The Weekly Stripe – 18.12.20
The constraints of Covid have not just impacted on our physical health and wellbeing: the need for friendship and romance has generated a new focus on technology and platforms which offset the lack of immediate contact. This week we look at the world of dating and companionship and how the digital age has impacted on our relationships.
In times of isolation, people have been finding solace in the world of dating apps. The use of these platforms has been accompanied by a new intensity of matching us with friends and potential spouses. Sharmistha Dubey, the new chief executive of Match group and the owner of groups such as Tinder, OKCupid and Match.com, has described in an interview with The Financial Times how dating apps have since exploded in popularity.
However, the issue with relying on algorithms for something as complex as romance is that it can leave us feeling disappointed. As this article discusses, using dating apps and primarily interacting with love interests online can threaten the development of our emotional intelligence.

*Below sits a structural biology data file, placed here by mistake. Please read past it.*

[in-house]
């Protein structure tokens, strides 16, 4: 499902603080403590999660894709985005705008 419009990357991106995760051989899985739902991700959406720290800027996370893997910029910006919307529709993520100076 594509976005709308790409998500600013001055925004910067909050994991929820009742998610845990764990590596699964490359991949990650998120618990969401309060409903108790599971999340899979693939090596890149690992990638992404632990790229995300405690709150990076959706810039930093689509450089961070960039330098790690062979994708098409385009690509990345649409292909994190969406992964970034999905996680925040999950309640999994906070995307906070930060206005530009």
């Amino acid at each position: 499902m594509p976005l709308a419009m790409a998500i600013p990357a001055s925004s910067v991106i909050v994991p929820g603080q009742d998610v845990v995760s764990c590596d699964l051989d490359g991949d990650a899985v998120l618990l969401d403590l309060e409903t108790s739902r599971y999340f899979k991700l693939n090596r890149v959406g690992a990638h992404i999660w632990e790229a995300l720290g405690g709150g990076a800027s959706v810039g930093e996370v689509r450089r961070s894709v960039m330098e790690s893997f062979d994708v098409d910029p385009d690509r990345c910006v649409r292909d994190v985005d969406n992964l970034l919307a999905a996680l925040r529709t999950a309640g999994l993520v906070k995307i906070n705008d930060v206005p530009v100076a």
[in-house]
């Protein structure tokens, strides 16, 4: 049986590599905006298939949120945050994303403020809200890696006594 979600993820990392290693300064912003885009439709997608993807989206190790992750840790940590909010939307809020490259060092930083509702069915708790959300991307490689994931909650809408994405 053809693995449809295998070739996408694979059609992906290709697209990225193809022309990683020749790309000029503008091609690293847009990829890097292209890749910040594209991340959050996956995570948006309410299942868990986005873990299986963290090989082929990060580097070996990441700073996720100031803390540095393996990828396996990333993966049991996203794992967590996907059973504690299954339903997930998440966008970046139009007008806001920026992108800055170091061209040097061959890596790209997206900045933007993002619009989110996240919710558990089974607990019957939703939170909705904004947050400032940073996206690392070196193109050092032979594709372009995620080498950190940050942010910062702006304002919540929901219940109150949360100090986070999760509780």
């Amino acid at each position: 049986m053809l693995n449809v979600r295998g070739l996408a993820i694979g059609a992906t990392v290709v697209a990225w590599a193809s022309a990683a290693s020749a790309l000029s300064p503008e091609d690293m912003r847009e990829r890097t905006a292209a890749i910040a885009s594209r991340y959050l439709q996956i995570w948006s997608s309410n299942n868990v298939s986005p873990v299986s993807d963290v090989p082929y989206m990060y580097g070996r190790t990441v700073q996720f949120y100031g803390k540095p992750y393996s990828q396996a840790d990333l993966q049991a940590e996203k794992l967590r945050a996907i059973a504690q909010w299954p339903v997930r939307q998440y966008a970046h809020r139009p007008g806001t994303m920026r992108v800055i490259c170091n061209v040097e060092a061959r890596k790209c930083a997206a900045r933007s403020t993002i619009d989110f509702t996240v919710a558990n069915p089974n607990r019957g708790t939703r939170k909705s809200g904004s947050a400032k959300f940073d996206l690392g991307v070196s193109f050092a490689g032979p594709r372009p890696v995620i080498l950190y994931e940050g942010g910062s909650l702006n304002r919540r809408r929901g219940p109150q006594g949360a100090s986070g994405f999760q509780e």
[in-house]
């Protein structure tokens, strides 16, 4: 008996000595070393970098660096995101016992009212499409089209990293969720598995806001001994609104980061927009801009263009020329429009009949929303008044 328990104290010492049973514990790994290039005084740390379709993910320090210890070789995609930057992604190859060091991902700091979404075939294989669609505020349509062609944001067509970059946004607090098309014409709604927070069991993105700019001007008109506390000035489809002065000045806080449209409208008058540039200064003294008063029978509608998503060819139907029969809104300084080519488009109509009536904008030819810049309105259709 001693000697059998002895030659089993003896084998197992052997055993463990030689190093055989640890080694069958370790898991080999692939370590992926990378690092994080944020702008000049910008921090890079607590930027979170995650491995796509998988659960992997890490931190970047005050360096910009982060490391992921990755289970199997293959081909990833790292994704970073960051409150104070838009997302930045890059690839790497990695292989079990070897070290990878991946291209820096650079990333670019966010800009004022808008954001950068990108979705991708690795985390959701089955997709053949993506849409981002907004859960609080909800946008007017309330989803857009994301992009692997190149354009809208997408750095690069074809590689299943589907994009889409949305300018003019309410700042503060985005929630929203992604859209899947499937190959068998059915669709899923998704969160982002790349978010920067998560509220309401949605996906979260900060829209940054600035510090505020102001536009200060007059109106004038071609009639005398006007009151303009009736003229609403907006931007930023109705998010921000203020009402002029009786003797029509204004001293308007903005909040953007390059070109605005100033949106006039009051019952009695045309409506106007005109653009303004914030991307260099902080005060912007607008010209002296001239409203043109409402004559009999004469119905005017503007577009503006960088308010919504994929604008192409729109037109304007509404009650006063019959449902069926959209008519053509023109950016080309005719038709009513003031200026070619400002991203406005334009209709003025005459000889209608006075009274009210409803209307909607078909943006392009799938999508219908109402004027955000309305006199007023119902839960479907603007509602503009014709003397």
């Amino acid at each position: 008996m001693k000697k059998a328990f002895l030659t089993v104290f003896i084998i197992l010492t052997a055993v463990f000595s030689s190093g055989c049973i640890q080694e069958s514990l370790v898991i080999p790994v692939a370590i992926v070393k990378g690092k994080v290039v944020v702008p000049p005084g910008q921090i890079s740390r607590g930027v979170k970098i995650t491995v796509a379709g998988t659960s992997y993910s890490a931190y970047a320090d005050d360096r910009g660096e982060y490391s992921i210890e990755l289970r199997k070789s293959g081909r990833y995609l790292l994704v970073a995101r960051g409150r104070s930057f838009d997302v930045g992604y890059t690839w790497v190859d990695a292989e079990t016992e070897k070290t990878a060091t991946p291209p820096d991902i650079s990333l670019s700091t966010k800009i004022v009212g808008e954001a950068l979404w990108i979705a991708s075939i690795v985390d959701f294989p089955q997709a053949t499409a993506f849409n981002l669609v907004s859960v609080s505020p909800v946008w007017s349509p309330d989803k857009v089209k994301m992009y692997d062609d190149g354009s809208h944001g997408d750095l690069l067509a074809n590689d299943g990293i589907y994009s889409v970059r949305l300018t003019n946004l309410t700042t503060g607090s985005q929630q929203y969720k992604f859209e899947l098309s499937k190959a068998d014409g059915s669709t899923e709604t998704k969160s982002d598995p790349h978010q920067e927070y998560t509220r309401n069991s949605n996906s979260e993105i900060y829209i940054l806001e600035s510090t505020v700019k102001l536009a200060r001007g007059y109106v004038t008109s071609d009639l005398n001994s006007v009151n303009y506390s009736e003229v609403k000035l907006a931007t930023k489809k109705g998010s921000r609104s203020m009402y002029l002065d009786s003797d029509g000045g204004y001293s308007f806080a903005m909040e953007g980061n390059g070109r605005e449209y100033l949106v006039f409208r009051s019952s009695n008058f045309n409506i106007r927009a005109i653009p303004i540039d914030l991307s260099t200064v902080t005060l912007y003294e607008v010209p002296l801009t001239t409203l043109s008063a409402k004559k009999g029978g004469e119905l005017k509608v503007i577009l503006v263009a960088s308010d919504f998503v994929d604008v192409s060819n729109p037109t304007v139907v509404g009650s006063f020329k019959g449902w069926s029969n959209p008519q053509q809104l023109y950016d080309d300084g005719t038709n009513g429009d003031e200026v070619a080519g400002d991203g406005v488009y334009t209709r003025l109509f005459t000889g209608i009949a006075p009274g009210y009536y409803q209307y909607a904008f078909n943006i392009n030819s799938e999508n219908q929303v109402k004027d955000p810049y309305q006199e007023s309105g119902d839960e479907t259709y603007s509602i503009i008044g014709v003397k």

In some societies, such as Japan, there is a definite social necessity for contact and connection. The government is on a mission to reduce its declining birth rate and has recently announced $19million of funding for 2021. This will go towards subsidising local government programmes currently running or starting projects, which are AI driven matchmaking schemes to help people find love.
There have been remarkable technological solutions for those suffering from a lack of companionship during the pandemic. A pet robot which was invented in Japan, named ‘Paro’ has been helping nursing residents in Texas. The robot’s effects on people have been found to reduce reliance on pharmaceutical drugs, to improve blood pressure and more.
Finally, to return to AI facilitating person to person contact, Twitter has announced they are testing a new product called Spaces, which will allow users to gather in spaces for live chats with one person or small groups of people. The first users to be given access will be women and people from minority communities, such as those who are more likely than others to be subjected to abuse and harassment online.